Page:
Southern U.S. Embracing Solar

The growth of consumer purchases of solar power through community-based systems is growing rapidly in the southeastern region of the United States. The reason for the rapid growth is more and more consumers understand the benefits of solar energy and ratepayers now have the option paying for the system on a pro-rata basis. Nimble rural cooperatives and municipal utilities have driven the rapid growth in solar power in the southeastern region of the United States. Investor-owned utilities are just now recognizing the potential of solar power. Examples of the community-based solar power systems include:

  • Georgia Power launched a 2-MW community solar program in January and has seen strong interest with hundreds of enrollments of 1 kW blocks. Consumers can purchase “blocks of solar-power electricity for $24.99 per month. Georgia Power ratepayers see a line item on their monthly bills showing the subscription fee and their share of the community solar facilities’ output in kilowatt hours during that month. That output offsets their electric consumption based on the number of blocks purchased.
  • Seminole Electric is an electric generation and transmission cooperative in Florida. Seminole Electric launched the largest community solar facility for any utility in the southeastern region of the United States. Seminole Electric has a 2.2-MW system which allows the cooperative to offer community solar to ratepayers through its nine distribution centers.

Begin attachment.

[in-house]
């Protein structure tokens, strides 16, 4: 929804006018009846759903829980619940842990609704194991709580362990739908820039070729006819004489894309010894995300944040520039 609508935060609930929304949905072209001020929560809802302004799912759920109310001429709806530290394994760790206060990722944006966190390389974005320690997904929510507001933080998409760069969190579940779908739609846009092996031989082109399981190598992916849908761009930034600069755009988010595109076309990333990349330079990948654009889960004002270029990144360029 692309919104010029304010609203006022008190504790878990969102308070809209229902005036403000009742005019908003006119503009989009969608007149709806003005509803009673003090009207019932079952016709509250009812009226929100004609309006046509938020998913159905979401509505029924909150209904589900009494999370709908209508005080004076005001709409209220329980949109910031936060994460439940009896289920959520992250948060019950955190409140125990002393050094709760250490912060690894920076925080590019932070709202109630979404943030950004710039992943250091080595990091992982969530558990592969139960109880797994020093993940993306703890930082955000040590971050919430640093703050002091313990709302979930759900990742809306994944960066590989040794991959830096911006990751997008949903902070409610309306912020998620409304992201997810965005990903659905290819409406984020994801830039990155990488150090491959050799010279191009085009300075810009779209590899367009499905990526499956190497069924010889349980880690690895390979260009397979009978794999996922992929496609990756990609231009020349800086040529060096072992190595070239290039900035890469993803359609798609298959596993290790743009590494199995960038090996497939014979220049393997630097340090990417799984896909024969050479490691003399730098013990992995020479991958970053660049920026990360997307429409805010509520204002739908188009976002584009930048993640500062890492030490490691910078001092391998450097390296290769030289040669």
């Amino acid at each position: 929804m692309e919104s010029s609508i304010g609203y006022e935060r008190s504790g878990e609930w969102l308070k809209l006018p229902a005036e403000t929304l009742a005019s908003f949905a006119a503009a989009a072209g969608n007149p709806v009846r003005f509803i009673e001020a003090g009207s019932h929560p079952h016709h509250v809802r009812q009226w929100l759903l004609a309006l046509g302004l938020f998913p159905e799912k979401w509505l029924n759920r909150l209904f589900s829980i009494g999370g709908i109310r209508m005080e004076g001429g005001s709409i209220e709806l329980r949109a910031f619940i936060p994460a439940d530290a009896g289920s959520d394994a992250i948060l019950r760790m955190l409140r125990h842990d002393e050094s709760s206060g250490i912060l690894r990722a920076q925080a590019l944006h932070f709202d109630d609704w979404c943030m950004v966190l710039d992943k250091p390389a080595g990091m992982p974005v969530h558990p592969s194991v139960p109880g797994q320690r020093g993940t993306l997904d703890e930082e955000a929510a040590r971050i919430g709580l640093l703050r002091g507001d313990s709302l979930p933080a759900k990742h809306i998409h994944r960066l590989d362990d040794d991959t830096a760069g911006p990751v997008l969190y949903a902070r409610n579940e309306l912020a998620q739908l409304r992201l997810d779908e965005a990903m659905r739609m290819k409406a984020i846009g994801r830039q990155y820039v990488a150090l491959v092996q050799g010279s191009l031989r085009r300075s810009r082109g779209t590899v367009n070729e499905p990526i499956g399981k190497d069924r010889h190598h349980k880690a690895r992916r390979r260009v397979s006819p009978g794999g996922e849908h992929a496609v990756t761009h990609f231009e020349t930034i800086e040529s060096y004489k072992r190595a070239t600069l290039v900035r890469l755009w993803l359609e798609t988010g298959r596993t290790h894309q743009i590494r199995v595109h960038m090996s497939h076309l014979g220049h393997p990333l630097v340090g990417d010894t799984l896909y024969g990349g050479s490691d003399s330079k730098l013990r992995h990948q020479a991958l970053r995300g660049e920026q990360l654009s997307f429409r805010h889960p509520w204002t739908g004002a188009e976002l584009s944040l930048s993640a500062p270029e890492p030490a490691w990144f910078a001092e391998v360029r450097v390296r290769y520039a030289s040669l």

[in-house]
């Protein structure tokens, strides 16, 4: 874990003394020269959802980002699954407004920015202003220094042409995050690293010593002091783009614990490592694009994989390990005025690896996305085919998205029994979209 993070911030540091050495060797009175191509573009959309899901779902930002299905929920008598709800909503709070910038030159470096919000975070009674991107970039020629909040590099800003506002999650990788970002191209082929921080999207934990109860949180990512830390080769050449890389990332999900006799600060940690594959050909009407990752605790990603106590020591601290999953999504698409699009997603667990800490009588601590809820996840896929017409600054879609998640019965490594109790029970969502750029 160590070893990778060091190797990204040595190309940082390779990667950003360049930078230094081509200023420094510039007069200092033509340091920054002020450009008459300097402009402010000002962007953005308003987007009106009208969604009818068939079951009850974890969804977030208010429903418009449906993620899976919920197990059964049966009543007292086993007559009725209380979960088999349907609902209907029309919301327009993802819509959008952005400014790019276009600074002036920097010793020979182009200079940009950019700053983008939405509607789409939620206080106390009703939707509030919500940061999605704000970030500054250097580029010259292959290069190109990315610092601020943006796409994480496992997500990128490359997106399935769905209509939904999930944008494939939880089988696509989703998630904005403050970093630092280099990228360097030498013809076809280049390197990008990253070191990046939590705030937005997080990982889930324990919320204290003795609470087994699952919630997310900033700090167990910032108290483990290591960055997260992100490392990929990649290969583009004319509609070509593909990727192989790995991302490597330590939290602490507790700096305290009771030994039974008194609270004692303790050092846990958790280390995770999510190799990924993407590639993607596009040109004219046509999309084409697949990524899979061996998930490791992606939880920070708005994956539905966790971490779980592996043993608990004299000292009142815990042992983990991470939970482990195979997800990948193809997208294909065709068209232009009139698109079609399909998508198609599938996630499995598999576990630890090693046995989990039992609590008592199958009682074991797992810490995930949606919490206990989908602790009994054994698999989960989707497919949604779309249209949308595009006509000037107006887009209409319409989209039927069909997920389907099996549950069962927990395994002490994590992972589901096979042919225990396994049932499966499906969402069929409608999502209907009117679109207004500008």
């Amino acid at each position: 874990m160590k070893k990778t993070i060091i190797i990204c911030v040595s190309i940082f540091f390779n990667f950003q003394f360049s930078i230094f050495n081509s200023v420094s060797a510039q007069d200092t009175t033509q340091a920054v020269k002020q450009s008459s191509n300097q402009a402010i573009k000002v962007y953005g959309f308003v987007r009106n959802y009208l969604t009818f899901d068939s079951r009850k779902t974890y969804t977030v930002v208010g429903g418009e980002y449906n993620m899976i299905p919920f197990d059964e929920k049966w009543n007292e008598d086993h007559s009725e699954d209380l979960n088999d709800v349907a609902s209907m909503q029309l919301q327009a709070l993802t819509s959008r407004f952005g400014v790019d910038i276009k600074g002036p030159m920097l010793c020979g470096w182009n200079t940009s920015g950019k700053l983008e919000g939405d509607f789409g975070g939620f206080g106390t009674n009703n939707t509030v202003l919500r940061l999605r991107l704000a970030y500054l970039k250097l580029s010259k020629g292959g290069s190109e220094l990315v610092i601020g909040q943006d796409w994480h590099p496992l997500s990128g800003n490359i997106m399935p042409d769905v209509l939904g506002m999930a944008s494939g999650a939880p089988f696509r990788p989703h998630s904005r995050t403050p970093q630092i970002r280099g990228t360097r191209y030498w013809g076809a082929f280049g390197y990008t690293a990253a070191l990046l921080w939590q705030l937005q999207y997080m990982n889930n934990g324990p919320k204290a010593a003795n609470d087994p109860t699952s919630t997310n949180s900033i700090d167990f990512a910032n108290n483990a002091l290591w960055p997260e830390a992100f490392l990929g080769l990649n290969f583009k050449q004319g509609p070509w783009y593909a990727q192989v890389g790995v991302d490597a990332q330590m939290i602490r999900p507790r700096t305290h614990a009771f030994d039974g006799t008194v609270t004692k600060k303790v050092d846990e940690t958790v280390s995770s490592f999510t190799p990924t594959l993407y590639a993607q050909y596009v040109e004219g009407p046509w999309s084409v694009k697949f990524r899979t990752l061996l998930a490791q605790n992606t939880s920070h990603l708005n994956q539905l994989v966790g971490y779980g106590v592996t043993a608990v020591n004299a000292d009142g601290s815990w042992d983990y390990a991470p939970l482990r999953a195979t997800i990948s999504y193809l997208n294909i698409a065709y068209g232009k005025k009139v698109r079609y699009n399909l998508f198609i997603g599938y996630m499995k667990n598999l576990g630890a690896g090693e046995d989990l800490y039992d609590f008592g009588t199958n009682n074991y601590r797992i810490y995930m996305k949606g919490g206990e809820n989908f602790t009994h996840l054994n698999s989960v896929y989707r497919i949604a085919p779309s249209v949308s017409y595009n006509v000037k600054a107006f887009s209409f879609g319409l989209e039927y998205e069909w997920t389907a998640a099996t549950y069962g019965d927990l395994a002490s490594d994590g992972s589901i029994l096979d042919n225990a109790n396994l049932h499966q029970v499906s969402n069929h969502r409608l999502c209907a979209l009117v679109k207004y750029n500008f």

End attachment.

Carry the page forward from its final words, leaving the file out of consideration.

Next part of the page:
• The Electric Power Board in Chattanooga in partnership with the Tennessee Valley Authority began developing the Solar Share Program in 2016. The partnership installed approximately 4,400 solar panels with a capacity of 1.4 MW. Residential and business customers have subscribed to approximately 2,000 panels at $5 per panel per month. The Solar Share Program has reduced the demand for coal for electrical power by over one million tons!
  • BARC Electric Cooperative is headquartered in Bath County, Virginia. BARC Electric began an operational solar program in 2016. BARC’s solar power system is meeting 25% of the electricity needs of 212 subscribers at a fixed price for 20 years.
  • Duke Energy in North Carolina has submitted a proposal to state regulators for the state’s largest community solar program. Duke Energy’s program came in response to legislation passed in 2017 aimed at boosting residential solar ownership through rebates and community solar offerings.
  • Kentucky Utilities and LG&E Energy are seeking to sell subscriptions to the new Solar Shae Program. The program allows shareholders to buy power from one solar panel.

These successes have caused large utilities in the southeast region of the United States to pursue new options for solar power. In my opinion, this is another indication that the United States is beginning to move away from fossil fuel and to embrace green, renewable energy.

 

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